Indie Comic Review: Godzilla in Hell #1 – Terrible Lizard | FanboysInc

Indie Comic Review: Godzilla in Hell #1 – Terrible Lizard

By Jeff Ayers

Art and Story: James Stokoe

$3.99

IDW Comics

There is something beautiful about a story with no words. The art of a comic book, when done well, tells the story in different ways than the prose can, with sweeping action, facial expression and plotted “camera” angles. Godzilla in Hell #1 is a testament to a comic idea done right in only an artistic manner.

Right from the beginning, the reader gets the feel and the tone of this story, plotted out by James Stokoe. The titular monster falls to his doom through the title of the book, and his decent brings all of the emotion of this book to the forefront. Seriously, watching the limp body of Godzilla fall into the depths is both awe-inspiring and heartbreaking. How did he come to this end? We will most likely never find out, but I do hope he is able to escape hell and rejoin the living world by the end.

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As Godzilla ventures forth into the abyss that is Hell, he is confronted with some strange and grotesque creatures. But, in true monster movie fashion, he disposes of most of them without a second thought. It culminates with Godzilla facing off a demon version of himself, almost like an evil doppelgänger. This is the only thing that gives poor Godzilla pause in this issue, but he is able to escape and seeming fall further into Hell at the end. The use of absolutely no words allows you to make some of your own decisions as to what exactly is taking place, and that adds to the fun of this book.

The “Best There Is”:¬†The scope of this book is almost comical in nature – sending a monster, played by a man in a rubber suit in it’s earliest incarnations, into the depths of hell. That is exactly why I picked up this title, to see the spectacle. But I was completely blown away by how this story was presented. No words, and beautiful imagery leads the reader on a journey, very much on the back of Godzilla as he navigates the landscape of Hell, but also a personal one as well. You get to make your own inferences from a few key scenes, which is a very cool technique in this story. In one sequence, also depicted on the cover, Godzilla is confronted with an angry storm of souls, that he barely escapes. My own take away is that these are all the souls he has killed over the years of death and destruction. Godzilla has descended into his own personal hell, and he is falling even deeper once we make it to issue 2.

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The “Isn’t Very Nice”: My two concerns for this story are thus: One, I worry that if they stick to this model, we as readers will tire of no dialogue and the inevitable formula of “crazy demonic monster thing in Godzilla’s way, Godzilla then crushes said crazy monster thing.” This is a tough fix though, because in a story perpetuated by only demons and monsters, and no narration, where does that dialogue come from? I personally hope to see an incarnation of The Devil himself, who might have a few choice words for Godzilla. My second qualm is that next issue is not done by James Stokoe, and is given to another one man writer/artist in Bob Eggleton. Not that I don’t have faith in Eagleton’s work, but I worry that by dividing the story elements between creators, we might never have a true voice to hold onto as readers. Only by holding issue 2 in my hands will I know for sure.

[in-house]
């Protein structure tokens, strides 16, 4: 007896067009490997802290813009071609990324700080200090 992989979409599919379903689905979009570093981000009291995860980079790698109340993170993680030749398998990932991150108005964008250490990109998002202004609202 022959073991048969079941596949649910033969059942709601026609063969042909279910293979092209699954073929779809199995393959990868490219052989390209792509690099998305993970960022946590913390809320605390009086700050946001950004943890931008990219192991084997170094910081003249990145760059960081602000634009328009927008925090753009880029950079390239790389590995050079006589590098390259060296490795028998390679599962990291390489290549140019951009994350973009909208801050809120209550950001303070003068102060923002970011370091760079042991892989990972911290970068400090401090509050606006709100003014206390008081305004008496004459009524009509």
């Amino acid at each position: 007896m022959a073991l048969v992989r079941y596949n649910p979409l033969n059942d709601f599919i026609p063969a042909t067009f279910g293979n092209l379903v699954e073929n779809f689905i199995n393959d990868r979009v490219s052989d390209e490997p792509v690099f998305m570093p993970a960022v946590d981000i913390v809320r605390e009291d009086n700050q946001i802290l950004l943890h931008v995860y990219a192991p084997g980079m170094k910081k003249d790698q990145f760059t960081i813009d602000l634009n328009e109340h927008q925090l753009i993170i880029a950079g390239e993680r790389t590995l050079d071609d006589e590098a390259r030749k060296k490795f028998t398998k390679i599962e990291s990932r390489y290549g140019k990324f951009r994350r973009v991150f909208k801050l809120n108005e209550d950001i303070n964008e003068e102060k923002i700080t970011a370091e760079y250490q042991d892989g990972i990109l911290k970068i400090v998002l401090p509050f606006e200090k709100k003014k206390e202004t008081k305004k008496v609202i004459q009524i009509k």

FBI Score: 9 out of 10. Whatever may happen after this issue is irrelevant. The amazing artwork that created such a feeling within these pages without the use of prose is mesmerizing and wonderful. This issue can stand alone as truly something magical within the realm of Godzilla, as well as comic books in general.

Jeff Ayers

Both my parents instilled in me at an early age the awesome power and incredible wonder of the written word. My father sat with me when I was four years old and taught me to enjoy reading with classic comic strips like SPIDERMAN, PEANUTS, B.C. and, later, CALVIN AND HOBBES. My mother exposed me to such classics of literature as Poe, Tolkien, Stoker and Doyle, and I started my own comic collection with allowance money from mowing lawns. I liked Wolverine before it was cool, I watched as Superman died and returned, and huddled under the covers as I turned the pages of SANDMAN. Reading is like oxygen to me, and all genres and formats are welcome and devoured equally. I am the co-host of The DW and Incredible Jeff Show, CEO of Permian Productions, and a reviewer at Graphic Novel Reporter. I am 34 and live in scenic Saratoga Springs New York, where I haunt coffee shops and dive bars and the best comic shop anywhere, The Comic Depot.

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